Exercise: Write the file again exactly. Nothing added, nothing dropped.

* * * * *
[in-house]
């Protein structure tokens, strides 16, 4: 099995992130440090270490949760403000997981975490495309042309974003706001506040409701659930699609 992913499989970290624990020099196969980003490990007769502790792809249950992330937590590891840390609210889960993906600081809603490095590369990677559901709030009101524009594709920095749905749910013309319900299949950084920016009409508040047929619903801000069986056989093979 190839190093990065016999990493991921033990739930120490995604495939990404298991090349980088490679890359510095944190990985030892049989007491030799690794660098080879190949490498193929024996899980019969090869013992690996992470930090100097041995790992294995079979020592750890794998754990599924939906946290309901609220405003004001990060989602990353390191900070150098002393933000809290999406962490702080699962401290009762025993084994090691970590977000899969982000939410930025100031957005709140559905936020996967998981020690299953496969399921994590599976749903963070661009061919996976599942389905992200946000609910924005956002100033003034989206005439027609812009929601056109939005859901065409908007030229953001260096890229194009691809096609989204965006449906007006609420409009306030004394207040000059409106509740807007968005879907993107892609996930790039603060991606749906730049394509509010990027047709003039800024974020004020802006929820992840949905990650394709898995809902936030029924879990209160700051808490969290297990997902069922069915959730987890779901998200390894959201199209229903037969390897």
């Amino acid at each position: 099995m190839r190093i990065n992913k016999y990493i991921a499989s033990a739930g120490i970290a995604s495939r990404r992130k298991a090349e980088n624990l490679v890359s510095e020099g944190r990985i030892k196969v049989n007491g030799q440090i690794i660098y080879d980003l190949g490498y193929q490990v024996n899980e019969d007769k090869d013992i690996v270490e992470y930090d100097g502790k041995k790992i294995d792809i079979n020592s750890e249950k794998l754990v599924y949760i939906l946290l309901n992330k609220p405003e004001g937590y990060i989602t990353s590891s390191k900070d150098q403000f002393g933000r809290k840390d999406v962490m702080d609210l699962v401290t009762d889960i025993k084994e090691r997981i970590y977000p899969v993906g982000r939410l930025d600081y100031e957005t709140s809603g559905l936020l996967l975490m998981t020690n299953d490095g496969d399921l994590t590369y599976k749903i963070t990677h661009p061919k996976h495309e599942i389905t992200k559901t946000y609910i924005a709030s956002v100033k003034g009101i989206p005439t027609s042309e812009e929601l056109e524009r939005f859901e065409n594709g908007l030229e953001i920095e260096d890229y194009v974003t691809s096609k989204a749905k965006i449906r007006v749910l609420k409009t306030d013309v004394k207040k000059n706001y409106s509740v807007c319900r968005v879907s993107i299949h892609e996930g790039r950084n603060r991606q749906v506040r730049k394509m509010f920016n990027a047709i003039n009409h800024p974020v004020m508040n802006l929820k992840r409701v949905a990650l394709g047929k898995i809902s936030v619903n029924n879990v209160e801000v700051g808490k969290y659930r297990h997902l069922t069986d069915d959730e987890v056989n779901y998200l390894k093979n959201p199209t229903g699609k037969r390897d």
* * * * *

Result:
[in-house]
């Protein structure tokens, strides 16, 4: 099995992130440090270490949760403000997981975490495309042309974003706001506040409701659930699609 992913499989970290624990020099196969980003490990007769502790792809249950992330937590590891840390609210889960993906600081809603490095590369990677559901709030009101524009594709920095749905749910013309319900299949950084920016009409508040047929619903801000069986056989093979 190839190093990065016999990493991921033990739930120490995604495939990404298991090349980088490679890359510095944190990985030892049989007491030799690794660098080879190949490498193929024996899980019969090869013992690996992470930090100097041995790992294995079979020592750890794998754990599924939906946290309901609220405003004001990060989602990353390191900070150098002393933000809290999406962490702080699962401290009762025993084994090691970590977000899969982000939410930025100031957005709140559905936020996967998981020690299953496969399921994590599976749903963070661009061919996976599942389905992200946000609910924005956002100033003034989206005439027609812009929601056109939005859901065409908007030229953001260096890229194009691809096609989204965006449906007006609420409009306030004394207040000059409106509740807007968005879907993107892609996930790039603060991606749906730049394509509010990027047709003039800024974020004020802006929820992840949905990650394709898995809902936030029924879990209160700051808490969290297990997902069922069915959730987890779901998200390894959201199209229903037969390897």
């Amino acid at each position: 099995m190839r190093i990065n992913k016999y990493i991921a499989s033990a739930g120490i970290a995604s495939r990404r992130k298991a090349e980088n624990l490679v890359s510095e020099g944190r990985i030892k196969v049989n007491g030799q440090i690794i660098y080879d980003l190949g490498y193929q490990v024996n899980e019969d007769k090869d013992i690996v270490e992470y930090d100097g502790k041995k790992i294995d792809i079979n020592s750890e249950k794998l754990v599924y949760i939906l946290l309901n992330k609220p405003e004001g937590y990060i989602t990353s590891s390191k900070d150098q403000f002393g933000r809290k840390d999406v962490m702080d609210l699962v401290t009762d889960i025993k084994e090691r997981i970590y977000p899969v993906g982000r939410l930025d600081y100031e957005t709140s809603g559905l936020l996967l975490m998981t020690n299953d490095g496969d399921l994590t590369y599976k749903i963070t990677h661009p061919k996976h495309e599942i389905t992200k559901t946000y609910i924005a709030s956002v100033k003034g009101i989206p005439t027609s042309e812009e929601l056109e524009r939005f859901e065409n594709g908007l030229e953001i920095e260096d890229y194009v974003t691809s096609k989204a749905k965006i449906r007006v749910l609420k409009t306030d013309v004394k207040k000059n706001y409106s509740v807007c319900r968005v879907s993107i299949h892609e996930g790039r950084n603060r991606q749906v506040r730049k394509m509010f920016n990027a047709i003039n009409h800024p974020v004020m508040n802006l929820k992840r409701v949905a990650l394709g047929k898995i809902s936030v619903n029924n879990v209160e801000v700051g808490k969290y659930r297990h997902l069922t069986d069915d959730e987890v056989n779901y998200l390894k093979n959201p199209t229903g699609k037969r390897d």